Biden revokes Trump's order barring immigrants who cannot afford healthcare

US President Joe Biden

US President Joe Biden on Friday (local time) revoked a 2019 proclamation issued by former President Donald Trump preventing immigrants from obtaining visas unless they proved they could obtain health insurance or pay for health care.

In a statement, Biden said that the previous proclamation "does not advance the interests of the United States".

"My Administration is committed to expanding access to quality, affordable healthcare. We can achieve that objective, however, without barring the entry of noncitizens who seek to immigrate lawfully to this country but who lack significant financial means or have not purchased health insurance coverage from a restrictive list of qualifying plans," he said.

"NOW, THEREFORE, I, JOSEPH R. BIDEN JR., President of the United States, by the authority vested in me by the Constitution and the laws of the United States of America,... hereby find that the unrestricted entry into the United States of noncitizen immigrants based solely on the reasons articulated in Proclamation 9945 is not detrimental to the interests of the United States," he added.

The US President also said that senior administration officials shall review any regulations, orders, guidance documents, policies, and any other similar agency actions developed pursuant to Proclamation 9945 and, as appropriate, issue revised guidance consistent with the policy set forth in this proclamation.

Earlier, the Biden administration also issued an executive order revoking the "National Garden of American Heroes" that Trump ordered built last year.

Upon taking office, Biden signed executive orders upholding the Obama-era Deferred Action for Childhood Arrivals (DACA) program and repealing Trump's travel ban targeting Muslim-majority nations, reported The Hill.

Trump's proclamation in 2019 required that visa applicants verify they will be covered by an approved health insurer within 30 days of entering the US or have the ability to pay for "reasonably foreseeable medical costs." The order included some exceptions, including refugees and children of US citizens.

"Immigrants who enter this country should not further saddle our health care system, and subsequently American taxpayers, with higher costs," read Trump's proclamation.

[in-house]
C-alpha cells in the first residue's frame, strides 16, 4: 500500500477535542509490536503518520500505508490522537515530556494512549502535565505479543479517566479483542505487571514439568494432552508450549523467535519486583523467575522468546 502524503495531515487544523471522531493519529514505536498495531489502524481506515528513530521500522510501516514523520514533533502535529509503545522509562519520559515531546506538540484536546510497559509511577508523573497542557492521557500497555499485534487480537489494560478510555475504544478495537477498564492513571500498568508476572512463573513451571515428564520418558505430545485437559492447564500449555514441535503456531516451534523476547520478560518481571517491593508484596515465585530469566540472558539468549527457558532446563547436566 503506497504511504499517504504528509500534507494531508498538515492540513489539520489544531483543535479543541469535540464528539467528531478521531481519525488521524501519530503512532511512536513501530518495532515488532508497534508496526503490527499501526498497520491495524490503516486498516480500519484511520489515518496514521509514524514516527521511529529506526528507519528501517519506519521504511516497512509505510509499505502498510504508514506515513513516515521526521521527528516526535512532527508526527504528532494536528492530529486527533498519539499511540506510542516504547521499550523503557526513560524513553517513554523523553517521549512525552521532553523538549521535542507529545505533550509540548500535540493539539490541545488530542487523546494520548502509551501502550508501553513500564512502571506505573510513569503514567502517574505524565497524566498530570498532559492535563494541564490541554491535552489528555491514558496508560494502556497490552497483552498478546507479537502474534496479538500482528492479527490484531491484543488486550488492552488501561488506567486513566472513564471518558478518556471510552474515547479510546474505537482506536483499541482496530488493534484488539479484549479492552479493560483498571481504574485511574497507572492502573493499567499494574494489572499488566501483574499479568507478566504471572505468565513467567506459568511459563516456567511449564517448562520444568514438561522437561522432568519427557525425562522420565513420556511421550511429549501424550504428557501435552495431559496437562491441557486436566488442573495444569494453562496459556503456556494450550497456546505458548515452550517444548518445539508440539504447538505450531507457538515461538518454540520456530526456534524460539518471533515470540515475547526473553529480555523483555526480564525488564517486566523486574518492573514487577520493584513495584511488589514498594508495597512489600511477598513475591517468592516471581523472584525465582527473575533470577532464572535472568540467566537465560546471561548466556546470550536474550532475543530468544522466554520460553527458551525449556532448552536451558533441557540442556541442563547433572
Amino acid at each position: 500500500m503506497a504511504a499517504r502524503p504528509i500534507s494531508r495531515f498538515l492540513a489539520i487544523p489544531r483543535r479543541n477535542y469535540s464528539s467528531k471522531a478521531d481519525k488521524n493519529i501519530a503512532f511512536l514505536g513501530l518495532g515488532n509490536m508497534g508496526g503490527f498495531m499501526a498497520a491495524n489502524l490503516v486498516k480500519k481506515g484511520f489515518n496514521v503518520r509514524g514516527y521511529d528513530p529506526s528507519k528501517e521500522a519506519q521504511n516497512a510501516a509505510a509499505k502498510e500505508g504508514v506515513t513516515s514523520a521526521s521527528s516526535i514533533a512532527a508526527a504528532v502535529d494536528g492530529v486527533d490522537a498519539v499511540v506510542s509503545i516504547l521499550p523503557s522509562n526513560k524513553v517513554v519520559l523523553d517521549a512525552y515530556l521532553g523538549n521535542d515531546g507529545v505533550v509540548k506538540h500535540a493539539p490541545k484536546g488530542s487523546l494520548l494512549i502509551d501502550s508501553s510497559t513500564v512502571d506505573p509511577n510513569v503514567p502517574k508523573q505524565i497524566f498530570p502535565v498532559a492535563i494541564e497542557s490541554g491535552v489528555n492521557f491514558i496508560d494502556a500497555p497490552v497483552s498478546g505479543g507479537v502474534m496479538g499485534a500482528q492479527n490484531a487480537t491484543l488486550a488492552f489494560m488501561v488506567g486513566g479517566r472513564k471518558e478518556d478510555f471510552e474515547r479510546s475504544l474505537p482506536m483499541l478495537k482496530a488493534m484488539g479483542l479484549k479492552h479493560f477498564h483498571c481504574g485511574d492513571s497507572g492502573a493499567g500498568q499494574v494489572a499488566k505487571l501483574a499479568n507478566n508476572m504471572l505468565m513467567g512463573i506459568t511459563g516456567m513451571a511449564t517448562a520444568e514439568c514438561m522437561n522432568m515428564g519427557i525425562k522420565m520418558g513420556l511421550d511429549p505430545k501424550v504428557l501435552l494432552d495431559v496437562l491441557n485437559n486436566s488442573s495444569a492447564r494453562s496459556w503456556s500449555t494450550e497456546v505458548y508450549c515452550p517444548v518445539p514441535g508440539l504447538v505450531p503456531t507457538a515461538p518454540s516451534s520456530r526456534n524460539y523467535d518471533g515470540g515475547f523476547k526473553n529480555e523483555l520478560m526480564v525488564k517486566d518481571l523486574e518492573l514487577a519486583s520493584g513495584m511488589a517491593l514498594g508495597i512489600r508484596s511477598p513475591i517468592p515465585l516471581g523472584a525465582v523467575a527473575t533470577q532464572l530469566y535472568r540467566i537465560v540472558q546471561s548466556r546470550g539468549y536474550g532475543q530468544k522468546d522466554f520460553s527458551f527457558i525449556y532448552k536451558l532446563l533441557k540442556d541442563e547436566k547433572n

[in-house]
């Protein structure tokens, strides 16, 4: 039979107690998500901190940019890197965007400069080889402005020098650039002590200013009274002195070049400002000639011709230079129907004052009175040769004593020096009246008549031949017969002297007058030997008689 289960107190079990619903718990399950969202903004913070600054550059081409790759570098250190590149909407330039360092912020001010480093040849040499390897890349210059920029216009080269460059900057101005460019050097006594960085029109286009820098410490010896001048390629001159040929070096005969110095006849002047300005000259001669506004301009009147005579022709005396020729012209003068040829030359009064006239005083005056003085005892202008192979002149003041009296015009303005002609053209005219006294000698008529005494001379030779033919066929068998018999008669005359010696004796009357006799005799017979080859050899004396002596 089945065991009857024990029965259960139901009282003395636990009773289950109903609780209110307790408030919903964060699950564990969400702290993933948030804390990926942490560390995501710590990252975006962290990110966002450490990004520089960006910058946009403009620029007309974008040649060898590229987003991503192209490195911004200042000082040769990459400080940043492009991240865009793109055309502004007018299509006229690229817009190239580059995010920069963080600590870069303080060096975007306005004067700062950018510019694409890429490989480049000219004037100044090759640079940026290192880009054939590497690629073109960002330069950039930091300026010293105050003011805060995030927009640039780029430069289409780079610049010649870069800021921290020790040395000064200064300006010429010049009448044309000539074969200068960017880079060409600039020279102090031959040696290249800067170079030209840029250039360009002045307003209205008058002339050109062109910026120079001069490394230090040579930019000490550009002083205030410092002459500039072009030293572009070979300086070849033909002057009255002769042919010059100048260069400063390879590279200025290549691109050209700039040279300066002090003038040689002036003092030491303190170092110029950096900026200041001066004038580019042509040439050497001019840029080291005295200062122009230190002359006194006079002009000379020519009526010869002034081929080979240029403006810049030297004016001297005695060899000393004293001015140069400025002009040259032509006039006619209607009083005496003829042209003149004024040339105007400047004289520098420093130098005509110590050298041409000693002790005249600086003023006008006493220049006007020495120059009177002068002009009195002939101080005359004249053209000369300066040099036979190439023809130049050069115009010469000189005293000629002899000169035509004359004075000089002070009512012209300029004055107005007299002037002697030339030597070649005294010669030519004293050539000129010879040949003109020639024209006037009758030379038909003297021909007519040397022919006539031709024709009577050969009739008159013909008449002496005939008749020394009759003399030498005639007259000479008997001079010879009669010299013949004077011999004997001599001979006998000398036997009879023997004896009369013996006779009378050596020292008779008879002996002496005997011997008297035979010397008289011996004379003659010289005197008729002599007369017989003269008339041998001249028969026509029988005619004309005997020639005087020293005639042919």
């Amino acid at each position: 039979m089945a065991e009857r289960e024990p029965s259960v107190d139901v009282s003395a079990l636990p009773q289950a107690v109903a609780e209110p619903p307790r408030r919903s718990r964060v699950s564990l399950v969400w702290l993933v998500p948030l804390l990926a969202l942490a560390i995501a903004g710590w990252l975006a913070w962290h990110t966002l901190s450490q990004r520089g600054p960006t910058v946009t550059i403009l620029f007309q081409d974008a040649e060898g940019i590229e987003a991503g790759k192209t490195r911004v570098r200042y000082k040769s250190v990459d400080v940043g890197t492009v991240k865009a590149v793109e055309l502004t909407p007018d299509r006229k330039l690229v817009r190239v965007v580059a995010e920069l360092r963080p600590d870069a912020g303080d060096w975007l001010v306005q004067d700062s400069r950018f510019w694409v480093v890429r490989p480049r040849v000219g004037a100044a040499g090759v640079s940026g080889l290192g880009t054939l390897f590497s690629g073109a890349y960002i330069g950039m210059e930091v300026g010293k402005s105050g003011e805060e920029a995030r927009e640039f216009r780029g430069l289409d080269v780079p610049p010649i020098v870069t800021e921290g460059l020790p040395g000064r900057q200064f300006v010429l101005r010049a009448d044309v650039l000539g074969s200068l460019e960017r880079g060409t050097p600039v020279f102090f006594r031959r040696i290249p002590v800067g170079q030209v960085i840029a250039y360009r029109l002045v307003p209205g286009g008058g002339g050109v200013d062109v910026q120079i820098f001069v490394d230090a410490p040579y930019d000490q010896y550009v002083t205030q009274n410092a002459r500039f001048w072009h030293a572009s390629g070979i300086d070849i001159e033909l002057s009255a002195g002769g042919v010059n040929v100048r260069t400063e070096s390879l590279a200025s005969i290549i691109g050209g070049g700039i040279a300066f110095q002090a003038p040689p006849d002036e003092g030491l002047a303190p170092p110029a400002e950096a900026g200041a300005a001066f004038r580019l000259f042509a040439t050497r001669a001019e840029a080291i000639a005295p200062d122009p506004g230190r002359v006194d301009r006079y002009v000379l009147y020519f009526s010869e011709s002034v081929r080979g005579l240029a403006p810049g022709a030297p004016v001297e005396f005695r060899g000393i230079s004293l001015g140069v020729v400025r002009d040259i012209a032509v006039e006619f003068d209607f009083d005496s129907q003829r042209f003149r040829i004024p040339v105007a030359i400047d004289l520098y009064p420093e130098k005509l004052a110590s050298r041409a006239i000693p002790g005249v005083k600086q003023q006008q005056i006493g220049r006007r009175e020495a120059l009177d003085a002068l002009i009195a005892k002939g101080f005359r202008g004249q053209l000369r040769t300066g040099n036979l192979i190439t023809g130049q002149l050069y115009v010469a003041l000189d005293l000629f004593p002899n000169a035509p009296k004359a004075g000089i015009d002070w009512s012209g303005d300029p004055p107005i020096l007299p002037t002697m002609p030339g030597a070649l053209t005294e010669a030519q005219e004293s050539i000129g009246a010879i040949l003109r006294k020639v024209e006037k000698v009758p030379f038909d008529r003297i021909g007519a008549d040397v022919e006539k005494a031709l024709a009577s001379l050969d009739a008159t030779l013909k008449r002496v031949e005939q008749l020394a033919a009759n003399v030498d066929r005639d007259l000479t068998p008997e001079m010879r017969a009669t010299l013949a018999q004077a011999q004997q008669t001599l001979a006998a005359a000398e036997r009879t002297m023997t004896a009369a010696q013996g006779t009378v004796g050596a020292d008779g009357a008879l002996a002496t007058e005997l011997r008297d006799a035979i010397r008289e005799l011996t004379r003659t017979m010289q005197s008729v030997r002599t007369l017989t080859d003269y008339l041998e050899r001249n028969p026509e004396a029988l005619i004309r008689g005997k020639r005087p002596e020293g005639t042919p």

(Only the headline and picture of this report may have been reworked by the Business Standard staff; the rest of the content is auto-generated from a syndicated feed.)


Dear Reader,


Business Standard has always strived hard to provide up-to-date information and commentary on developments that are of interest to you and have wider political and economic implications for the country and the world. Your encouragement and constant feedback on how to improve our offering have only made our resolve and commitment to these ideals stronger. Even during these difficult times arising out of Covid-19, we continue to remain committed to keeping you informed and updated with credible news, authoritative views and incisive commentary on topical issues of relevance.

We, however, have a request.

As we battle the economic impact of the pandemic, we need your support even more, so that we can continue to offer you more quality content. Our subscription model has seen an encouraging response from many of you, who have subscribed to our online content. More subscription to our online content can only help us achieve the goals of offering you even better and more relevant content. We believe in free, fair and credible journalism. Your support through more subscriptions can help us practise the journalism to which we are committed.

Support quality journalism and subscribe to Business Standard.

Digital Editor

Business Standard is now on Telegram.
For insightful reports and views on business, markets, politics and other issues, subscribe to our official Telegram channel